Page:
Ms. Abena Osei-Asare, the Deputy Minister of Finance, has defended the new tax bills being presented to Parliament today.
She argued that these bills are urgently needed to support the government’s revenue mobilization efforts and to revive the struggling economy.
Ms. Osei-Asare stated that the passing of these bills will also help the government provide aid to vulnerable individuals who have been severely impacted by Covid-19 and the Russia-Ukraine war.
“This is to support the economy to get back on track and implement the agenda of supporting the vulnerable who have been hit hard by Covid-19 and the Russia-Ukraine war,” she said in an interview on Citi FM.
“Inasmuch as we are raising revenue, we also need to look at the vulnerable who have been hit hard and these are the revenues that we believe that if we raise we can use some to support them.”
She added that the bills are necessary for effective budget implementation and increasing Tax-to-GDP from less than 13% to the sub-Saharan average of 18%.
“As a country, we need to mobilise our own domestic revenue to pursue our own national development agenda and so these are some of the things we can do to raise revenue. As we speak if you compare the revenue we raise to our GDP we are still way below the West African target of below 16 to 18 per cent we are still doing 13 per cent and so there is more that we feel we can do.”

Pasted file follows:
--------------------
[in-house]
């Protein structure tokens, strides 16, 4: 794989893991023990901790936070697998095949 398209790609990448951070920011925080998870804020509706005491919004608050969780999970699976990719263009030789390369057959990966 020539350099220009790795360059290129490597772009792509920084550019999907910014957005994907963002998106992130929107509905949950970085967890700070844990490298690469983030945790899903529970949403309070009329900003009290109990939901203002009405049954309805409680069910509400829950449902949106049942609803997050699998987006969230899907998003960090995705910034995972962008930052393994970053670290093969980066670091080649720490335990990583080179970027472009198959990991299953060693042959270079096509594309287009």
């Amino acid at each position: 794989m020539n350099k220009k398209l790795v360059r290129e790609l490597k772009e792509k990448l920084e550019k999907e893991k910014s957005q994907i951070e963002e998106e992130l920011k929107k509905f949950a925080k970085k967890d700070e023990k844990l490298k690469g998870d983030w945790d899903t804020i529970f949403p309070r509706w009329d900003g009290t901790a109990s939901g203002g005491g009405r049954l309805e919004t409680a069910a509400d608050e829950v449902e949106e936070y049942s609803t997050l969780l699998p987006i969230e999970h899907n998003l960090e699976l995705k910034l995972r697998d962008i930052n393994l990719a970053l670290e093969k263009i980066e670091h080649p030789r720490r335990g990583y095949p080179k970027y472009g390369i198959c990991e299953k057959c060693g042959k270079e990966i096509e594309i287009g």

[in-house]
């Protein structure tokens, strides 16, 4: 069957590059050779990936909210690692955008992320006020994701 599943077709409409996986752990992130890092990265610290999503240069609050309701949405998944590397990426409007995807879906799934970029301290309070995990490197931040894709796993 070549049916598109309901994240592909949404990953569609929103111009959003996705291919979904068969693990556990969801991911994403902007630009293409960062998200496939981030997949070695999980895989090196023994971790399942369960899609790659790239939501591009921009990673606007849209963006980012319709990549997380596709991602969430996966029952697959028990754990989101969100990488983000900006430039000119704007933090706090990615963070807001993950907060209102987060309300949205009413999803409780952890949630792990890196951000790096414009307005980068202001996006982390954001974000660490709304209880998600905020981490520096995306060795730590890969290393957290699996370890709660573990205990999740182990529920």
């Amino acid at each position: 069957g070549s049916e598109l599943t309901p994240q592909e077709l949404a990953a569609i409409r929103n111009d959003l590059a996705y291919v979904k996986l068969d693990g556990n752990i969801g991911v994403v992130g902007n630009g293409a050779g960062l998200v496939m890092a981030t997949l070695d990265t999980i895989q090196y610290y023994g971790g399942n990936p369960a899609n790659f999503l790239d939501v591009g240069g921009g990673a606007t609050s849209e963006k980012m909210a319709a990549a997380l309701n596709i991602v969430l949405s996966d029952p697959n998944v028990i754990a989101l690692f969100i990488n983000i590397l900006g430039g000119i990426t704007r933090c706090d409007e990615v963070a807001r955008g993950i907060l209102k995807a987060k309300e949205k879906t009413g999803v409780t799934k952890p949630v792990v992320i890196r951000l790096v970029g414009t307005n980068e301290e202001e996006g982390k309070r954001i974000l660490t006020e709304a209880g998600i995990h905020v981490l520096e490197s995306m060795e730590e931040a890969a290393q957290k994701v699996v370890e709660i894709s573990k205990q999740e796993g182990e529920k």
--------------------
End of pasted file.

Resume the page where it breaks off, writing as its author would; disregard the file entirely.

Today, Parliament will vote on several bills related to income tax, excise duty, excise tax stamp, growth, and sustainability levy.
If approved, these bills will allow for the implementation of the $3 billion IMF Programme staff-level agreement.
The government has completed various measures to meet the criteria set by the IMF, such as tariff adjustments, publication of the Auditor-General’s report on Covid-19 spending, and onboarding of various funds on the Ghana integrated financial management information system.
The international and domestic bond markets are currently closed, which means the government must rely on Treasury Bills and concessional loans to finance its programmes.
She argued that it was therefore critical for Parliament to consider and approve fiscal measures to help the country recover from the current economic crisis.
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